A complex system is a system for which it is difficult, if not impossible to restrict its description to a limited number of parameters or characterising variables without losing its essential global functional properties.
Henceforth, we can say that complexity is a kind of perspective to see a natural system as a complex system. Complexity in natural science seems to be usual nowadays, as they are used as a terminology for approaching the natural phenomena.
A truly complex system would be completely irreducible. This means that it would be impossible to derive a model from this system (i.e. a representation simpler than reality) without losing all its relevant properties. However, in reality different levels of complexity obviously exist. If we are interested in situations which are highly structured and governed by stable laws, then it is possible, without loosing too many of the system’s properties, to represent and model the system by simplification.
Thus, the essential question is to know to what extent the properties of the socio-technical systems that we analyse and design fall into one or the other of these situations. In other words, to what extent can we make an abstraction of microscopic interactions in order to understand macroscopic behaviours? In what measure are microscopic interactions linked in a non-reducible way with the laws that govern more structured behaviours? Finally, is it possible to explain the most structured behaviour using rules which control the microscopic behaviour (the principle of emergence)? This last question is important from an epistemological and methodological point of view: if we consider theoretical economy, it can be preferable to generate the structural property of a system using knowledge of its microscopic properties (emergence), rather than suggest its macroscopic properties and only validate them with an analytical process.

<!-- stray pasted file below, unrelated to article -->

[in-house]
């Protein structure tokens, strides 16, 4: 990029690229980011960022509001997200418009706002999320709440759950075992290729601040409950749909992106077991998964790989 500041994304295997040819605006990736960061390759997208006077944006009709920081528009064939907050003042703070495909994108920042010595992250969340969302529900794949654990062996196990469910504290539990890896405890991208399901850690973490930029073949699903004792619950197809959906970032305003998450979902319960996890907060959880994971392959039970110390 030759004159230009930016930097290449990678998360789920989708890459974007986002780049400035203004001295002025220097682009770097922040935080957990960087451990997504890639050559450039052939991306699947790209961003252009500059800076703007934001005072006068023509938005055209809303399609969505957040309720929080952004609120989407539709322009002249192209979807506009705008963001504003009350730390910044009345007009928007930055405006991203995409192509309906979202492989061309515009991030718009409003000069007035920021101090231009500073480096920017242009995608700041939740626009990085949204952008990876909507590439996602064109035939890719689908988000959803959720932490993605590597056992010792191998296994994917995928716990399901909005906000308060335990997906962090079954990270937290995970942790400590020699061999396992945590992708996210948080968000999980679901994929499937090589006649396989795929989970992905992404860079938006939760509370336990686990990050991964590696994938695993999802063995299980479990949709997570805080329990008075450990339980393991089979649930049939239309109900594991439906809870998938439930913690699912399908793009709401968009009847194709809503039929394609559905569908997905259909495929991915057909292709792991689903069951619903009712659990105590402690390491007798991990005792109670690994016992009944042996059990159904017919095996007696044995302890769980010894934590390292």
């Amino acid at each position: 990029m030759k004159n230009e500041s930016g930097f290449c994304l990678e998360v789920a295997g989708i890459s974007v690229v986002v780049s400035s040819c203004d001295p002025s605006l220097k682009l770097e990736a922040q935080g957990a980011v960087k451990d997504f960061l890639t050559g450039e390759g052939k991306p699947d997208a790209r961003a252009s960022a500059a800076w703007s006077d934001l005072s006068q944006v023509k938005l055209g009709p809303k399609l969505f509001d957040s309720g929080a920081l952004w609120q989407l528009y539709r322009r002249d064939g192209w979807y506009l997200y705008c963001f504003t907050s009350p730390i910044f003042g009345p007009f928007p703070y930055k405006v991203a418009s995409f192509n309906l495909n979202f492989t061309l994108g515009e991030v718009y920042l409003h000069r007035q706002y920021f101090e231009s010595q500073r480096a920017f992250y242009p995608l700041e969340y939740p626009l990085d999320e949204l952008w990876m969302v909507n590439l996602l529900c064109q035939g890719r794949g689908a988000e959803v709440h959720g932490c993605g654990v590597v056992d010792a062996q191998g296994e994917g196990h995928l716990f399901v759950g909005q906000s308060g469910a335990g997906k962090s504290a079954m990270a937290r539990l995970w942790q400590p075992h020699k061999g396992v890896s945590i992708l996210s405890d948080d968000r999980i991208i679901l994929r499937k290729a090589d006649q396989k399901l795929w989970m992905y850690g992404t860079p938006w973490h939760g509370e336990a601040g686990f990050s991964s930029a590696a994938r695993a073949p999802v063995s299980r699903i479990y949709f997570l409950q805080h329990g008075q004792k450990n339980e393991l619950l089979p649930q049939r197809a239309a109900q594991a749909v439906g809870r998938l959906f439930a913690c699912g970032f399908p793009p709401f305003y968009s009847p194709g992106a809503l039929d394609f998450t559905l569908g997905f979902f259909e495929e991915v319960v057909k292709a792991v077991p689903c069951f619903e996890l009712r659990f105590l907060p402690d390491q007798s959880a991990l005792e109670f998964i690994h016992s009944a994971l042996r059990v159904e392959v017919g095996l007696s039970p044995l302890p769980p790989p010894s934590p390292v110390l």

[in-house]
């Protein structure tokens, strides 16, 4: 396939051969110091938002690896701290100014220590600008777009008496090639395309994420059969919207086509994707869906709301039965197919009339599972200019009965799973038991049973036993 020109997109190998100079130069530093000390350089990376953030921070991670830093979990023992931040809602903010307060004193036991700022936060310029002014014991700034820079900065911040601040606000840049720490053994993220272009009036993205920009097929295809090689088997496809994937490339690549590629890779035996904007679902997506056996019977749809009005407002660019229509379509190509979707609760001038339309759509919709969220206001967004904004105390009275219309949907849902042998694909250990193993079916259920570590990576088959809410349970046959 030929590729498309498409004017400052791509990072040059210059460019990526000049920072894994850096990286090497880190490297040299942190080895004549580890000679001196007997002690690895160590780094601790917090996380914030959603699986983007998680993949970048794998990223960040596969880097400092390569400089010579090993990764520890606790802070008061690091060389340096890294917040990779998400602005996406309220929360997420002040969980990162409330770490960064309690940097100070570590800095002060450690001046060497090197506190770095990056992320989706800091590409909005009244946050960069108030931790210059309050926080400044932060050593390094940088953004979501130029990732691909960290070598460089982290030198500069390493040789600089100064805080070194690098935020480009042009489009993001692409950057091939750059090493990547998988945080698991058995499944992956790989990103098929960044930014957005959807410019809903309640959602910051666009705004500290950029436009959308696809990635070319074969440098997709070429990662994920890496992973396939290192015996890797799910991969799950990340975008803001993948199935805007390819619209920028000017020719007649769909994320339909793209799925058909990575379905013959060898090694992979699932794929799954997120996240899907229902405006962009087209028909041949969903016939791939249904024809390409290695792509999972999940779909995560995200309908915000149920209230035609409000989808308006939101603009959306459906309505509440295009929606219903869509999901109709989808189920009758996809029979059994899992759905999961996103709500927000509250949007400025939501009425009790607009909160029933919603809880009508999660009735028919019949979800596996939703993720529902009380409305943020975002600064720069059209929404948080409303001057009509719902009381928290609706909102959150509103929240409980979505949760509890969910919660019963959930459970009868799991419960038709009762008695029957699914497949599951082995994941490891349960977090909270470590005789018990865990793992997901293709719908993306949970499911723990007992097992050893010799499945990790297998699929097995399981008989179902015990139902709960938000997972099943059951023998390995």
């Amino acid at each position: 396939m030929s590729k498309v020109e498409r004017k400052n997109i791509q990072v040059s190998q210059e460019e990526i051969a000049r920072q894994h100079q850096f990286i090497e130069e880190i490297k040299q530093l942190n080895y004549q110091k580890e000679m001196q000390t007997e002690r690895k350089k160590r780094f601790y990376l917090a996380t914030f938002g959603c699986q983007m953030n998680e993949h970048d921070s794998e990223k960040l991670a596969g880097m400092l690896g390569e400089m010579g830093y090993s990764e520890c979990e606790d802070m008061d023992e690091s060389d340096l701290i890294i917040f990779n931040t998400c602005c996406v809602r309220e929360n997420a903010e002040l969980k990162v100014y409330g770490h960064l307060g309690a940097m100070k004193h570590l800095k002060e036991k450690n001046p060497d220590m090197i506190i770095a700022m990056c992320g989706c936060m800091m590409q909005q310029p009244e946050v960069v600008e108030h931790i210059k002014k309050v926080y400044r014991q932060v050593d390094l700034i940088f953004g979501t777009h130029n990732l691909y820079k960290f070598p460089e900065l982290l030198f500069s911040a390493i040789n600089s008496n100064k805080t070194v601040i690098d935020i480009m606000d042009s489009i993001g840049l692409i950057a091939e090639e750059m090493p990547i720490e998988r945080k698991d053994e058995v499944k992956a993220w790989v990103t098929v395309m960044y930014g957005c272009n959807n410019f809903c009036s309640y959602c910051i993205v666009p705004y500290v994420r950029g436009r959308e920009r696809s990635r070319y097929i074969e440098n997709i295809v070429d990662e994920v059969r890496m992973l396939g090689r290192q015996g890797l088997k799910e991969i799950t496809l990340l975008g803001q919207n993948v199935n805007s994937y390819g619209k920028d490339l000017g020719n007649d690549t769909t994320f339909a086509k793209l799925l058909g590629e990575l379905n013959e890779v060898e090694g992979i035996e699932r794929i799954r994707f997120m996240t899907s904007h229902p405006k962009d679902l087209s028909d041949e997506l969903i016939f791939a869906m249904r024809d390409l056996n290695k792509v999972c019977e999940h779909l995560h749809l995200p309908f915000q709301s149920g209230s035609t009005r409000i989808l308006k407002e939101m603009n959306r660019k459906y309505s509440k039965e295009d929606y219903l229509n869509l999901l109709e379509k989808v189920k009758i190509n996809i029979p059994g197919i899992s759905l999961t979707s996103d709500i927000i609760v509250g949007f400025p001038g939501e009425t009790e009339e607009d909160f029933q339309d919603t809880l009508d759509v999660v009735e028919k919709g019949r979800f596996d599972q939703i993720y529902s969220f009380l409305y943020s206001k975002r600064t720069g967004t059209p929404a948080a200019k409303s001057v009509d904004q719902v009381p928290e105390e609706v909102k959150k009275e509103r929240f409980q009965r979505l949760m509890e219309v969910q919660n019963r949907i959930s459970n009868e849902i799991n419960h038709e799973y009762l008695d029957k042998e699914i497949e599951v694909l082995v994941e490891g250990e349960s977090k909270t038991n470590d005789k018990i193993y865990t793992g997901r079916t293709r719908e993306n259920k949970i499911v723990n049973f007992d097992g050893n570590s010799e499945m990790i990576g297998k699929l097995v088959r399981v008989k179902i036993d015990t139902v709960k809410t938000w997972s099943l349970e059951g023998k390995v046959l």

In social sciences, complexity generally still a new. In the evolutionary social sciences, the scientists usually use the qualitative measurements as they can only give some qualitative suggestions in return. More naively, the analysis offered by the social classical analysts are often the way to hand a meta-narratives for the whole social system.
Using complexity as a knife for analysis will give the scientists a weapon not to write down a metanarratives, but to approach the social system as a self-organized localized system. We are not trying to explain the whole social system. But we are trying to see more closely to the social system, a localized social system, that we use the methodology of quantitave sociology. Moreover, we are not trying to give the bondary between sciences anymore as naively usual. But we are standing on the interdisplinary view of sciences. This is not a social sciences an sich, as you will get usual with the Poincare Map, chaos theory, emergences, cellular automata, calculus, Dynamical System, etc. as the method has been usually done for the physical modelling system.
Distributed systems are systems made of a collection of entities (humans, technical systems, insects, etc.) and where decision (control) is totally or partially taken by these entities. Often we refer to agents instead of entities when we simulate the behaviour of real distributed systems by software. Agents are artificial constructs (software based) characterised by internal states and behavioural rules. The stereotypical example of a distributed and complex system would be a colony of ants. Without any central co-ordination (if we suppose that nobody in a social insect colony have such organisational power), the colony will behave in a very coherent way over centuries. Such colonies can also show complex social reorganisation in periods of difficulties. Structural flexibility, fast reaction to external environment changes, robustness looks to be the positive consequences of distributed systems.
Like neural networks, distributed system are in many ways conceptually different from the traditional structural approach which suppose the pre-existence of a general structure. Distributed system theory starts from the analysis of local interactions, formalise the relationship between individual agents and their environment or other agents in its vicinity.